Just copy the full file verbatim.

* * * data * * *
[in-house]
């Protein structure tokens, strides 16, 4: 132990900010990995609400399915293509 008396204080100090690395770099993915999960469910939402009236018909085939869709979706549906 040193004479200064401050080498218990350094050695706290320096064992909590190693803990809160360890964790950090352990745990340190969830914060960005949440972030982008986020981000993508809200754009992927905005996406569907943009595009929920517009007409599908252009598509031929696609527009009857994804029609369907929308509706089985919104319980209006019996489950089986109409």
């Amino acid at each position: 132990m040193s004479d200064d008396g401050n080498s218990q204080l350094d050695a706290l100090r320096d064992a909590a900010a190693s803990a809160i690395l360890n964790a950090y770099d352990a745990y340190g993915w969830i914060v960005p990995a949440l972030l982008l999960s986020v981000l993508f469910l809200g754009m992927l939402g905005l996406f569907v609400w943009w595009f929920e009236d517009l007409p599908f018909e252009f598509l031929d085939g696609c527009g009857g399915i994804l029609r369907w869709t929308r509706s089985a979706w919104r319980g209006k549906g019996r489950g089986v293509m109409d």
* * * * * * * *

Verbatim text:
[in-house]
């Protein structure tokens, strides 16, 4: 132990900010990995609400399915293509 008396204080100090690395770099993915999960469910939402009236018909085939869709979706549906 040193004479200064401050080498218990350094050695706290320096064992909590190693803990809160360890964790950090352990745990340190969830914060960005949440972030982008986020981000993508809200754009992927905005996406569907943009595009929920517009007409599908252009598509031929696609527009009857994804029609369907929308509706089985919104319980209006019996489950089986109409």
């Amino acid at each position: 132990m040193s004479d200064d008396g401050n080498s218990q204080l350094d050695a706290l100090r320096d064992a909590a900010a190693s803990a809160i690395l360890n964790a950090y770099d352990a745990y340190g993915w969830i914060v960005p990995a949440l972030l982008l999960s986020v981000l993508f469910l809200g754009m992927l939402g905005l996406f569907v609400w943009w595009f929920e009236d517009l007409p599908f018909e252009f598509l031929d085939g696609c527009g009857g399915i994804l029609r369907w869709t929308r509706s089985a979706w919104r319980g209006k549906g019996r489950g089986v293509m109409d």